All NC Counties Have Moved Out Of Critical 'Red' Zone For COVID-19
At first glance, North Carolina's updated County Alert System map appears to bear good news: all of North Carolina's 100 counties have moved out of the "red" zone indicating critical spread of COVID-19. It's the first time that's happened since North Carolina rolled out the alert system in November.
But the latest map, which is based off data collected between March 14 - 27, also demonstrates some cause for concern. It shows a slight increase in the number of counties in the "orange" zone, indicating substantial spread of COVID-19.
According to a corresponding report from the North Carolina Department of Health and Human services, that means the state still isn't out of the coronavirus pandemic.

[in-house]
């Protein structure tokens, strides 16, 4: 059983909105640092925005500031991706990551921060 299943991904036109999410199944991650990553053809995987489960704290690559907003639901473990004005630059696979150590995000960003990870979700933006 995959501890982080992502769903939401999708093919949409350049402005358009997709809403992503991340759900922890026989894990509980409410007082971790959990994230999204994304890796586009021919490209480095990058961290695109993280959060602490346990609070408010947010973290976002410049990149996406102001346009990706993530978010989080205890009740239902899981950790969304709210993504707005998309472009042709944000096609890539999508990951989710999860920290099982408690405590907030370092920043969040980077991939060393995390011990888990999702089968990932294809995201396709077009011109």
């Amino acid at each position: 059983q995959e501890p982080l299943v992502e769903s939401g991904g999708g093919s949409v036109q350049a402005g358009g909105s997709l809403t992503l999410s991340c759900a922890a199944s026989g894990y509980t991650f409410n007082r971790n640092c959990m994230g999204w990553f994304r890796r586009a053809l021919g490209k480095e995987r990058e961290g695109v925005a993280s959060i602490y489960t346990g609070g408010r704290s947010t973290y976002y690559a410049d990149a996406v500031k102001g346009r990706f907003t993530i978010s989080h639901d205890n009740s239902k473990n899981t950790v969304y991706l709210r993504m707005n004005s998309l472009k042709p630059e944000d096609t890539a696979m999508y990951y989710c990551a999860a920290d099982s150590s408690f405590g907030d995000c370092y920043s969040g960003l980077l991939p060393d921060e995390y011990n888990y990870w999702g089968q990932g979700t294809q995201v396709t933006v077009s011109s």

"Although levels are far below the post-holiday peak in January, most of the state continues to experience significant or substantial community spread with concerning increases in younger age groups," the report said.
The 11 counties that moved up into the "orange" zone are Alamance, Currituck, Dare, Davie, Edgecombe, Franklin, Iredell, Nash, Person, Polk, and Sampson Counties.
Gaston County, meanwhile, was among seven counties that moved down from the "orange" zone into one of the state's "yellow" zones, indicating significant or moderate spread. The others were Avery, Bladen, Camden, Granville, Lee, and Pender Counties.
Each level of risk and its corresponding color is determined by a variety of factors, including the number of new cases in the county per 100,000 residents, the percent of COVID-19 tests coming back positive, and the hospital impact within each county.
Also new in this latest map — one county has moved into the "green" zone, indicating low spread of COVID-19. Allegany County, on the Virginia border, is the first North Carolina county to receive the designation.